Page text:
"For any South Asian, this is your planner."

Meet the founder of the Desi Planner, Aastha Madaan! Our interview involves her personal process as a South Asian creative who founded this wonderful product that emphasizes and honors the South Asian diaspora. Read our insightful interview now!

Erina Chowdhury

1/30/2022 9 min read

Introducing the Desi Planner!- 

Website to buy the Desi Planner and other stationery products created by Aastha Madaan: https://desiplanner.com/ 

Instagram: https://www.instagram.com/desiplanner/?hl=en 

I had such a great time speaking with the founder of Desi Planner: Aastha Madaan! She is the creative and overall spectacular person who has founded this brand that specializes in a Desi-specific planner and other stationery products available on her website! Starting off as a vision, and eventually into this creation, she has created these wonderful pieces to highlight Desi culture in this mostly white-dominated business. Overall, it was a pleasure speaking with Asastha as she is someone you can truly learn from and gain valuable insight from. I hope you all can buy her planner and we will now start the interview below!

Explain briefly what you have created and talk a little about who you are:

I’m Aastha Madaan and I live in Southern California. I’ve lived here since I immigrated from India when I was a teenager with my parents, and so I haven’t really lived anywhere except Southern California! I am a lawyer in my day job; I’ve been practicing for 10 years now at a health care company and I also have the Desi Planner. I created that and I do everything for the Desi Planner— from creating it every single year to coming up with the design, coming up with the logistics, coordinating with the manufacturers, actually getting them printed and shipped, working on collaborations, and I also package every single order on my own! That is who I am and what I’ve created, which is the Desi Planner!

What makes this planner different from other planners?

The Desi Planner is different from other planners because it really honors the heritage of the entire South Asian diaspora. When we have planners found in Target or Amazon and things like that, they mention a lot of White-American holidays since that’s the lens through which they’re created. You’ll see Easter, you’ll see Christmas, and all the other federal holidays, but I think they often fail to recognize that the American people aren’t a single homogeneous group. I’ve been a big planner person ever since I can remember, and one of the things that I used to do was (especially as an immigrant) at the beginning of every year when I got the planner, is I would go in and search online when the festivals were going to be for me so I can plan my day around that. It was always important for me to not forget the holidays, but really to be able to plan my life around them a little bit, so that I can continue to participate fully in my culture and heritage. I would get a commercial planner and make it my own. I did that for 18 years before I decided to make the Desi Planner.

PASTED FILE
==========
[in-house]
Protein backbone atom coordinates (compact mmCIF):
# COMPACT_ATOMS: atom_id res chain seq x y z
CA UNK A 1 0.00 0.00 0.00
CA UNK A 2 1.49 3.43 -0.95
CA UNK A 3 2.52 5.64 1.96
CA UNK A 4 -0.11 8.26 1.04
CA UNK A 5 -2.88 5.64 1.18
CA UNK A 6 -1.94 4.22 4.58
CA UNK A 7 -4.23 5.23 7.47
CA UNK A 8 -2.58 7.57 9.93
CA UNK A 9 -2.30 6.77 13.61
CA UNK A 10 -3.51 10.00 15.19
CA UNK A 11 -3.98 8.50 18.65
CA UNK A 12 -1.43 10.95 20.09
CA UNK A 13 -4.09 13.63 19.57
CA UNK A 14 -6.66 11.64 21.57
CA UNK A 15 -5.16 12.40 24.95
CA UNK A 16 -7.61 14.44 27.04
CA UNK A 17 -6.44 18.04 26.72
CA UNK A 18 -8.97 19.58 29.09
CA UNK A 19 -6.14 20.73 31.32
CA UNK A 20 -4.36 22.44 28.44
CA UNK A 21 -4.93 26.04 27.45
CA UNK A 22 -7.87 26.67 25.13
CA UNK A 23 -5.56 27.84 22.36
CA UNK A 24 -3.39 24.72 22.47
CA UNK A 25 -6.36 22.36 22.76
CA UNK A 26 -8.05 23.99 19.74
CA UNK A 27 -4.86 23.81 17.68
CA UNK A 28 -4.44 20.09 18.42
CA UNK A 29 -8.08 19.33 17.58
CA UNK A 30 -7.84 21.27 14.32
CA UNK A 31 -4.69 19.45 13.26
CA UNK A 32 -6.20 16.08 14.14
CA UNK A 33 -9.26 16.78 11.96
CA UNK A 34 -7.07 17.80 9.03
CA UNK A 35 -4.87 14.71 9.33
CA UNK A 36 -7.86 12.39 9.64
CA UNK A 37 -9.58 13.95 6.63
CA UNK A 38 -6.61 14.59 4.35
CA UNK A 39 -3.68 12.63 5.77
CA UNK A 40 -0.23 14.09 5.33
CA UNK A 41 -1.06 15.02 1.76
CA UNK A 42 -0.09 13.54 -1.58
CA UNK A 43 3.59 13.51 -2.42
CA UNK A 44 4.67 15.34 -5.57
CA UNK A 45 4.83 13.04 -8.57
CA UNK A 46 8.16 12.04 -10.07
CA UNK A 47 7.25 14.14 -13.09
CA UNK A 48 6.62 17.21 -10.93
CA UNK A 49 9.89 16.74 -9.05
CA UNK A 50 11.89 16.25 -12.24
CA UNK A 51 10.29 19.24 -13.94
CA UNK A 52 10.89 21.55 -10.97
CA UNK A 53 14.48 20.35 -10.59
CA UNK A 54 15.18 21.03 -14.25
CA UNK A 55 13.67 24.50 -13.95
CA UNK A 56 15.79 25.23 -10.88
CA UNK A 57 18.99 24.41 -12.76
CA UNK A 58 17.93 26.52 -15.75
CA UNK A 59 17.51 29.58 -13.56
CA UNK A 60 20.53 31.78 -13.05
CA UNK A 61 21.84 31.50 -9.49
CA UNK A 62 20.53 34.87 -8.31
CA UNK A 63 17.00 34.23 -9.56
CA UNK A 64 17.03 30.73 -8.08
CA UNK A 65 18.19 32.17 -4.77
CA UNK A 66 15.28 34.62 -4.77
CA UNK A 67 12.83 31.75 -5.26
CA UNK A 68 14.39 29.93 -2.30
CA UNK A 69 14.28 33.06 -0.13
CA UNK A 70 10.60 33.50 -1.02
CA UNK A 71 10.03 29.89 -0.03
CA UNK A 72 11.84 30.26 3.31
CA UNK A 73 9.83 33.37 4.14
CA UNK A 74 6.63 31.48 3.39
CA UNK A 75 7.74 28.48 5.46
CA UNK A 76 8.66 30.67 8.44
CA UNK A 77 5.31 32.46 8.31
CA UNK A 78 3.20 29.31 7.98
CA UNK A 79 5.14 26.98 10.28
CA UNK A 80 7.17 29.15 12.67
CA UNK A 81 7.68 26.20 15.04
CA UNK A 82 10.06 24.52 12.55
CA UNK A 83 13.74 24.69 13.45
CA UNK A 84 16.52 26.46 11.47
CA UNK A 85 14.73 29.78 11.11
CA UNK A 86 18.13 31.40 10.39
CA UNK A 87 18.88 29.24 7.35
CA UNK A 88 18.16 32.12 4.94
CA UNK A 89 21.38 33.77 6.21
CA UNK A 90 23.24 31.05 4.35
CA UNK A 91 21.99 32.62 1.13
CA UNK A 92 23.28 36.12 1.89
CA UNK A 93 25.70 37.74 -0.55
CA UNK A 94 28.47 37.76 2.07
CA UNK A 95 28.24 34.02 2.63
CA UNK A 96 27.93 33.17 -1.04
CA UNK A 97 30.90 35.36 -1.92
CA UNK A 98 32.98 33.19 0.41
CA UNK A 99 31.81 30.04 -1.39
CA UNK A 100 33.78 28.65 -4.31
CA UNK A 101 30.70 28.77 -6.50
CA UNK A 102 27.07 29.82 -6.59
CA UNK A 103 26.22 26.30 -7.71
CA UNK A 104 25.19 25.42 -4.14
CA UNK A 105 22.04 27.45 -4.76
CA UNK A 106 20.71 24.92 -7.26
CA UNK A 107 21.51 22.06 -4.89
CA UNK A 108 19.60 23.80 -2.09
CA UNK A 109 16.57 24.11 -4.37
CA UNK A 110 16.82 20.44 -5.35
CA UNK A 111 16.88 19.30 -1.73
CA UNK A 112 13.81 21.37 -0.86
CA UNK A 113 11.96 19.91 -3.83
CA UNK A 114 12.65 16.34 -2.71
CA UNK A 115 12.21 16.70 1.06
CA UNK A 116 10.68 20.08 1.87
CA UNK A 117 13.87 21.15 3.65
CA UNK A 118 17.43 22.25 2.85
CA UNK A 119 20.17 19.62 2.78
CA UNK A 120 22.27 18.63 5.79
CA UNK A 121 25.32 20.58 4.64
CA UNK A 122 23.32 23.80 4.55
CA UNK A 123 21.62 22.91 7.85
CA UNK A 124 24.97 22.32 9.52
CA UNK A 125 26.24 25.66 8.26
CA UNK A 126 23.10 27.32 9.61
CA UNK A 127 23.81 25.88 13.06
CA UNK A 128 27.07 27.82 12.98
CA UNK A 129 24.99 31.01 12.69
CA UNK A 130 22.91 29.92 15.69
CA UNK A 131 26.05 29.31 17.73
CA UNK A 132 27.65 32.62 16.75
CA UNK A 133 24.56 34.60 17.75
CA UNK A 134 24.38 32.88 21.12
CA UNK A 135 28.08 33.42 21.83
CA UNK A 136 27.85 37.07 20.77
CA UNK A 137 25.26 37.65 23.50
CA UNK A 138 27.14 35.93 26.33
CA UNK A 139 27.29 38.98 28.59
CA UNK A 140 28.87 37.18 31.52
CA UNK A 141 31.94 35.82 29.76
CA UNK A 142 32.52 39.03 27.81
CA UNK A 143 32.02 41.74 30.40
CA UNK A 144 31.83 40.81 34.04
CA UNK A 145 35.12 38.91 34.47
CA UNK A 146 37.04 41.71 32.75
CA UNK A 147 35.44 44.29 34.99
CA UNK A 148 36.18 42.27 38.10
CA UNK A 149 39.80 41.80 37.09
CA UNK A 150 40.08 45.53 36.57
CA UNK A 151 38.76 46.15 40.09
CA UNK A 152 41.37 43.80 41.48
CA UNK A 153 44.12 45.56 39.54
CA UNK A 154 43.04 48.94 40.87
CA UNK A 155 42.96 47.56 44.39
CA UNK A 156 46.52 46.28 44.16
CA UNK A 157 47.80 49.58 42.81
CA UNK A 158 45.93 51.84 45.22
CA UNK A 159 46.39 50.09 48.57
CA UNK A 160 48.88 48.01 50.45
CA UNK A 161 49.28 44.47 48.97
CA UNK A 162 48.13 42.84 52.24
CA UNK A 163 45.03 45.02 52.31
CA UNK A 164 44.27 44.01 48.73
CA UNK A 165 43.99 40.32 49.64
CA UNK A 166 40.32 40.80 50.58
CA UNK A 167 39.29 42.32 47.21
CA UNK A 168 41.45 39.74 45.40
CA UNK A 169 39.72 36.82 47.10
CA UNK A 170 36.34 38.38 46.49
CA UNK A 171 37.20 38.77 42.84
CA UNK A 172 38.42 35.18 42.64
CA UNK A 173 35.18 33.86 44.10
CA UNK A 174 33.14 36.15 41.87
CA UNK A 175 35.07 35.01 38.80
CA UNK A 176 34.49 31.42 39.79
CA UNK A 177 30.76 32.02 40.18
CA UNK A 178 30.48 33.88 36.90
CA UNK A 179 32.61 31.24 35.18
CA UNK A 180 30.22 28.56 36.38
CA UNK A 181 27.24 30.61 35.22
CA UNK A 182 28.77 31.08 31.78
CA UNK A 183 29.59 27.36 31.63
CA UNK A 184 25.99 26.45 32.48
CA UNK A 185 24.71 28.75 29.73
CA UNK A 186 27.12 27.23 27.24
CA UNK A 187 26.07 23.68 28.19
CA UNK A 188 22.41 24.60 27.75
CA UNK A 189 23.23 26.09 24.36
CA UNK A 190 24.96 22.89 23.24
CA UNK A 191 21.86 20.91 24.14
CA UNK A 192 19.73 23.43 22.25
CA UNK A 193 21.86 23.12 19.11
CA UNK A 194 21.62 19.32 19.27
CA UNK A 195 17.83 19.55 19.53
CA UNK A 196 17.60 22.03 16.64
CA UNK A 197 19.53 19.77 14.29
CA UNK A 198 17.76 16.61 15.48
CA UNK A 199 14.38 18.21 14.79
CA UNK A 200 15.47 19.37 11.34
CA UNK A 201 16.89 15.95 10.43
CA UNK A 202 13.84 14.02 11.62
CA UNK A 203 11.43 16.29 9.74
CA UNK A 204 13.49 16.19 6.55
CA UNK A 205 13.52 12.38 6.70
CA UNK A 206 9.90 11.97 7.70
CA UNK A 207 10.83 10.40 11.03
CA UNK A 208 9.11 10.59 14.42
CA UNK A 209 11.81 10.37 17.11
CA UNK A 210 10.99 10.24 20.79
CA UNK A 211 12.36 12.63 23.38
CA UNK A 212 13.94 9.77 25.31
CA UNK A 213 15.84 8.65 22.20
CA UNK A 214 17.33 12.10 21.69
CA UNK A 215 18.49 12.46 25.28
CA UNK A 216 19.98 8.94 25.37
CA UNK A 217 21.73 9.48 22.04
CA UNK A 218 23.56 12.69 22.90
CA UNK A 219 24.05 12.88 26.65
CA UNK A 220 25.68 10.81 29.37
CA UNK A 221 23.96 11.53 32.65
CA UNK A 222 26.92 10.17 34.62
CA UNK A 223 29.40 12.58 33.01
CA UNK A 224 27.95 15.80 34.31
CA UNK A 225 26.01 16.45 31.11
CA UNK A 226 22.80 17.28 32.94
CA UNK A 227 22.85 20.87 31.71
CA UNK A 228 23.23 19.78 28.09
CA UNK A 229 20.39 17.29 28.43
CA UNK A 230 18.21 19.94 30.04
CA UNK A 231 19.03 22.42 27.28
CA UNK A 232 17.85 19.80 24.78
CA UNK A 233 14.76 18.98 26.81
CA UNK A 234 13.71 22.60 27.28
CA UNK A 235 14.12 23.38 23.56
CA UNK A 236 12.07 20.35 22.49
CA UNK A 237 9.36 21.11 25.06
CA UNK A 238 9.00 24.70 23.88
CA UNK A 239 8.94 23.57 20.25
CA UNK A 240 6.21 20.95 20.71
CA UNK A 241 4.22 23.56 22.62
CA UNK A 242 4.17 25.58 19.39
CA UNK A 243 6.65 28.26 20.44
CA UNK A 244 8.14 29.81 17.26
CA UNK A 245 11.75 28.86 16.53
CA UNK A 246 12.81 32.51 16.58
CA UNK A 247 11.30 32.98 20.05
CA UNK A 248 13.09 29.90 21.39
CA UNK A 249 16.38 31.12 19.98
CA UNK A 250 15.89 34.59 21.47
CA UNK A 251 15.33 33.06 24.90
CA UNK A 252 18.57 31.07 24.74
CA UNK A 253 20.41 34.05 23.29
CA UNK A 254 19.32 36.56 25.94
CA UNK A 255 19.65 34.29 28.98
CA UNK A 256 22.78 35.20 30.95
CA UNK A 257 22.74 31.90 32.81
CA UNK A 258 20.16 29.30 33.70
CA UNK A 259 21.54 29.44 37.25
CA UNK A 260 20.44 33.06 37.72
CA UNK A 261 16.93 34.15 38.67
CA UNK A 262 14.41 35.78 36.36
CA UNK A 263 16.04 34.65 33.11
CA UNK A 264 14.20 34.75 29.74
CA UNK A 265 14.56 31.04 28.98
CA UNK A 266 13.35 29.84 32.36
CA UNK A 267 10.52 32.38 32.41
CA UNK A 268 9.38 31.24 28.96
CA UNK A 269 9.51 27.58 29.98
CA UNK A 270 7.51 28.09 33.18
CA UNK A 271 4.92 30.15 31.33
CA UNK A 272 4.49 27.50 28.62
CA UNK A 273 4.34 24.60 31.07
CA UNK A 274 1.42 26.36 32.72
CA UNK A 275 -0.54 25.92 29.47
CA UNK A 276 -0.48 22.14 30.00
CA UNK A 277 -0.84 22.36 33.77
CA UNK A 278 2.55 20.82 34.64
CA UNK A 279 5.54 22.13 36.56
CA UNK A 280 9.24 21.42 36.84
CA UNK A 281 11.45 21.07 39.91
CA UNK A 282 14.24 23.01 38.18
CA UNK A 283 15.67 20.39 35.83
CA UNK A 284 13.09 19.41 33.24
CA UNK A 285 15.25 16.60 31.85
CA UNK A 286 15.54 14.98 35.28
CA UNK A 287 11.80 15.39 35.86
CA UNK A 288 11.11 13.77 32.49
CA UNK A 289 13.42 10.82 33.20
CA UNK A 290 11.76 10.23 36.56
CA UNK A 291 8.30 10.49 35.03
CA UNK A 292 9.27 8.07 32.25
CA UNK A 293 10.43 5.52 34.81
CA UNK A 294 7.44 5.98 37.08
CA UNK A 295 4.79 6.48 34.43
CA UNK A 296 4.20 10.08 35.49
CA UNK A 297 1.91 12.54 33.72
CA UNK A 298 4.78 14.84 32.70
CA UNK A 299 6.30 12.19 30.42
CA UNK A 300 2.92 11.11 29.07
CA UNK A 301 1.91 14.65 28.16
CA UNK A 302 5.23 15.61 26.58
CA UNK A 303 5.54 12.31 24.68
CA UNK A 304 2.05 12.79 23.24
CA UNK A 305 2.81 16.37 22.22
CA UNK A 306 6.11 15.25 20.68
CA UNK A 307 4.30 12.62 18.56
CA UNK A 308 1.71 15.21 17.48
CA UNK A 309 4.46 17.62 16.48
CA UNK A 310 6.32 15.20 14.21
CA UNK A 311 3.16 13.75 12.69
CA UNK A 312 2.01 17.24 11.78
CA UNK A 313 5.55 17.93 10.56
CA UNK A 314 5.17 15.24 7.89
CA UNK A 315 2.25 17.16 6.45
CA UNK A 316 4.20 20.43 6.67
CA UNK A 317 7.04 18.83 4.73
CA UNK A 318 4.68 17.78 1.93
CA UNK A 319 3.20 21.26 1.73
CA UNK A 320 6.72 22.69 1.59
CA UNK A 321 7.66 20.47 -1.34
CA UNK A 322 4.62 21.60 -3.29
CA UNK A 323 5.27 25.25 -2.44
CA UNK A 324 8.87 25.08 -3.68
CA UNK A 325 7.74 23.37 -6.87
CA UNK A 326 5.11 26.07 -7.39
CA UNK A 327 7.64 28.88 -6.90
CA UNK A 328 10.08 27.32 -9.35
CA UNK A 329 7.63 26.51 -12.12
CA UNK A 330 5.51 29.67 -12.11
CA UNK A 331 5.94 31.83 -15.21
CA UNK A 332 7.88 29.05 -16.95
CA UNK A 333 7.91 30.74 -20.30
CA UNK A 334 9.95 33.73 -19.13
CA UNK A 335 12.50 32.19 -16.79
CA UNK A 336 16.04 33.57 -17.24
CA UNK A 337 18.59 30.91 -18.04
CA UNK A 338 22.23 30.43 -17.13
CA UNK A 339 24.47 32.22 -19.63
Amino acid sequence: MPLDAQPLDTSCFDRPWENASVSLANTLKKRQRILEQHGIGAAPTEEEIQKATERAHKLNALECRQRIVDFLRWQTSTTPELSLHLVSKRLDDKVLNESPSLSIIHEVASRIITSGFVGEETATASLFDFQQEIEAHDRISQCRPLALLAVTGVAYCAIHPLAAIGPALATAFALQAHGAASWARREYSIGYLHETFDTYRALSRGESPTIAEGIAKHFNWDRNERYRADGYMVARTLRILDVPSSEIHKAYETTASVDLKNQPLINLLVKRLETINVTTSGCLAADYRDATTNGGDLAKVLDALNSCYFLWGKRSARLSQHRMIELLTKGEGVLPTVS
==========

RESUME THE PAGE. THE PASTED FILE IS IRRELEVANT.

When I shared the idea with people about doing the Desi Planner, everyone I knew was really enthusiastic about it because it wasn’t something that they heard about or even imagine or visualize at the time because there wasn’t a product like that on the market that would actually make your life easier (especially for first-generation people). You get used to depending on your parents to let you know when things are coming up, and it becomes “their” holiday that you’re peripherally participating in. The other thing was, when I created the Desi Planner, it was important for me to differentiate it from other commercial planners. That meant that not treating South Asians as a homogeneous group, like how Americans treat people when creating planners. It was important for me to respect and acknowledge and be inclusive of the entire diaspora of South Asia.

When I decided to create the list of holidays, I made sure that all the major holidays were included. The holidays are three different columns with over 85 holidays. They range from India’s Republic Day, to Pakistan’s Republic Day, to Nepal’s Republic Day, and in general, all the countries in South Asia and religions and regional festivals (as many as I can find and fit in here) are on this planner.

This is the third year of the planner with 2022. The first year was focused on what I just talked about, but as the planner grew a little bit and I received feedback (it’s important to expand what you think of South Asia since we have people apart of the South Asian diaspora that are Caribbean Americans), so I eventually started incorporating Asian American, Pacific Islander Heritage Month, Caribbean American Heritage Month, and much more. Since the planner was going to be inclusive, we also started to include Black History Month and Native American Heritage Month because those are not things that are honored in commercial planners.